Treatment options may include:
- Chiropractic adjustments
- Corticosteroid injections
- Decompression Surgery
- Hot and cold compresses
- Massage therapy
- Over-the-counter pain medication
- Prescription pain medication
- Physical therapy
- Stabilization Surgery
- Limited mobility
- Local and traveling pain
- Loss of fine motor skills
- Muscle weakness
Diagnostic tests include:
- Medical history review
- Physical examination
- CT scan
Common forms include:
Location on spine:
Cervical stenosis: narrowing of the spinal section in the neck and upper back.
Lumbar stenosis: narrowing of the spinal section in the lower back.
Thoracic stenosis: narrowing of the spinal section in the middle back.
Part of the spinal column that narrows:
Foraminal Stenosis: Narrowing of the small openings where nerve roots exit the spinal column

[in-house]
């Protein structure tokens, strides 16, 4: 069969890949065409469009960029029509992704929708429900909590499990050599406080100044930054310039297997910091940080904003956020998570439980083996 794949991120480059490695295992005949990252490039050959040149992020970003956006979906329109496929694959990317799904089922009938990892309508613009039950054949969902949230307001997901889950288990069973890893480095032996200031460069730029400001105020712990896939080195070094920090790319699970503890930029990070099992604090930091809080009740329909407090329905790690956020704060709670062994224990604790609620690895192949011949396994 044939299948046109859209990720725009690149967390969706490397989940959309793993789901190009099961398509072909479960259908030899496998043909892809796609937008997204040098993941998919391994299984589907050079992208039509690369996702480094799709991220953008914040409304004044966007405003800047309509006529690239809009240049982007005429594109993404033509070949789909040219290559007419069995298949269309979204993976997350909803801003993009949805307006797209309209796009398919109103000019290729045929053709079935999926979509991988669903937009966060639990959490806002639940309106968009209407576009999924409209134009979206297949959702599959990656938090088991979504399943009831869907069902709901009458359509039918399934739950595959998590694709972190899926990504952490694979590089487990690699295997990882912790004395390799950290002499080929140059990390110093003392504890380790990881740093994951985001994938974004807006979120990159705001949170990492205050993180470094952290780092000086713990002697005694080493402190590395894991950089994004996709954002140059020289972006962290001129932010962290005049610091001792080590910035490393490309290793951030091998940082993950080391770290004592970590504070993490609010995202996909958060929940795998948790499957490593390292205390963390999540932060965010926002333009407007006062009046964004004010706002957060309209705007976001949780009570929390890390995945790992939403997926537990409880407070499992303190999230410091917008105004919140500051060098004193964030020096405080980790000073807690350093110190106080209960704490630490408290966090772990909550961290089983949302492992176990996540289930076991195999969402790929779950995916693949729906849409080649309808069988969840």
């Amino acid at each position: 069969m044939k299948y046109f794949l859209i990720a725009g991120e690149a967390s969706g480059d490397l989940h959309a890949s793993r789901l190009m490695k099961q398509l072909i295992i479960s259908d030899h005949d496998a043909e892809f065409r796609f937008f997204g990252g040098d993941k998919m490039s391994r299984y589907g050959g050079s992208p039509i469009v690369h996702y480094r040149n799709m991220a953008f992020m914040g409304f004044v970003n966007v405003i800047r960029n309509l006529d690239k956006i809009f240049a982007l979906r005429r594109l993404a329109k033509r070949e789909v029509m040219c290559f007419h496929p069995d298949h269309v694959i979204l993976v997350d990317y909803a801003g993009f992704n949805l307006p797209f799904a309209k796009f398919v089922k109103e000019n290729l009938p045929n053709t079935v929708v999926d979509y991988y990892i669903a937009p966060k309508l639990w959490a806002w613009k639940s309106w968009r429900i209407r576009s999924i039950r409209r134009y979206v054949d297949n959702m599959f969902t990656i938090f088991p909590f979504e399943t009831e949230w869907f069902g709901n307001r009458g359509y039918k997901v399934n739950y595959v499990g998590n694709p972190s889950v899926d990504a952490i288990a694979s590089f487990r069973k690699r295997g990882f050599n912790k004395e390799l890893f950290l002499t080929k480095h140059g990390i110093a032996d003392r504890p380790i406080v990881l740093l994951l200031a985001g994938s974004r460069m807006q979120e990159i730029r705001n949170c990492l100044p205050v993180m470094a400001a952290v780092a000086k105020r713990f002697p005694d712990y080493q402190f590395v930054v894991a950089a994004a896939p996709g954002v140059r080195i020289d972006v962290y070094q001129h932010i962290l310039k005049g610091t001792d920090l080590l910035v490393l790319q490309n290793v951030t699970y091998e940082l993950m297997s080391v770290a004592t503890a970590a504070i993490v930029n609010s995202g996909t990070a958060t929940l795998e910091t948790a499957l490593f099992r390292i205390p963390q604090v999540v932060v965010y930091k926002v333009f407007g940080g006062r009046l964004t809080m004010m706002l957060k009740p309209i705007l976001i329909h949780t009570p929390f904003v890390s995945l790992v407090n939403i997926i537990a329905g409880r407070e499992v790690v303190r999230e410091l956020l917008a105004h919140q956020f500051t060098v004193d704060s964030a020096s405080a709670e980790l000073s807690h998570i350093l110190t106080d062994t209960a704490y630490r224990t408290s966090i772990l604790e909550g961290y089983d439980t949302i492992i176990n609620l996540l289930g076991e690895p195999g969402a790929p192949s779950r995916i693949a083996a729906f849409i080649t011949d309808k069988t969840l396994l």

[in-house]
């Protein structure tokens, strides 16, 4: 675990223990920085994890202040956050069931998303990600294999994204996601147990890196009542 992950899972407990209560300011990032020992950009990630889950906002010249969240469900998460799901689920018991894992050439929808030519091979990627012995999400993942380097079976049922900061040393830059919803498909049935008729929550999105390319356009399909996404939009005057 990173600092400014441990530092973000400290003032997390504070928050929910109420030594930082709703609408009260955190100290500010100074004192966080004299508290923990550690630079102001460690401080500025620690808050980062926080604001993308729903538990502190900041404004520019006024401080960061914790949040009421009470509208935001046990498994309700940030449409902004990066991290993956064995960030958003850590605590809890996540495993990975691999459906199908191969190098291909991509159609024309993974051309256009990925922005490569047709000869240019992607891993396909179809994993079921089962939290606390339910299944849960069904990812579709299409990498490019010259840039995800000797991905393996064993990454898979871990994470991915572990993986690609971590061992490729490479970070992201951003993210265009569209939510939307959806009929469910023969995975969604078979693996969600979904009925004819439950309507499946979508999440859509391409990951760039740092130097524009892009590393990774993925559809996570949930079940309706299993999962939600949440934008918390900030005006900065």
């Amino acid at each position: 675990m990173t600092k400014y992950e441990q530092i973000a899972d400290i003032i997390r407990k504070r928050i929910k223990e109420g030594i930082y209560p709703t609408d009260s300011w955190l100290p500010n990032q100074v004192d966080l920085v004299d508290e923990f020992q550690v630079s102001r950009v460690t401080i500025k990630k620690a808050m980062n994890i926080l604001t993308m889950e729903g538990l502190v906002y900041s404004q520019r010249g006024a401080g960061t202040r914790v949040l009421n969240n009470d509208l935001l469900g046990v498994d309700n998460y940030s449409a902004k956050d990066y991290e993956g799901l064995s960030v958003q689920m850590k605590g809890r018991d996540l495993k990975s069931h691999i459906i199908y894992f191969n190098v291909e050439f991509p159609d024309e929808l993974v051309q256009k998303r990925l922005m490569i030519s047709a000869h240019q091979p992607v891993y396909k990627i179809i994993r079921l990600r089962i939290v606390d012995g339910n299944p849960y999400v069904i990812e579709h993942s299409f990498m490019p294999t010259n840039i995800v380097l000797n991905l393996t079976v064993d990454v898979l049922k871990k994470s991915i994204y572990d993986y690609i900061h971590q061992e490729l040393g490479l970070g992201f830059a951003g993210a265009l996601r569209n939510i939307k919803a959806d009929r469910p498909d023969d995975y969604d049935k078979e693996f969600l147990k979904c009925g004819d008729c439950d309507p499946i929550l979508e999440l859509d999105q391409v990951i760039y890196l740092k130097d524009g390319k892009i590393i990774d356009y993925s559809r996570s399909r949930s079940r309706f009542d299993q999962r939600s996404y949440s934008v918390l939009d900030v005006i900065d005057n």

Lateral Recess Stenosis: Narrowing of the back of the spinal canal where nerve roots initially branch off
Central Canal Stenosis: Narrowing of the main spinal canal houses and protects the spinal cord
Causes & contributing factors may include:
- Bone spurs
- Calcified spinal ligaments
- Degenerative disc disease
- Genetic disorder
- Herniated discs
- Inflamed nearby soft-tissue
- Ligament buckling or thickening
- Misaligned spinal vertebrae
- Spinal osteoarthritis
- You can have spinal stenosis and not have any pain or symptoms.
- Spinal stenosis usually occurs in people over the age of 50.
- There is no cure for spinal stenosis.
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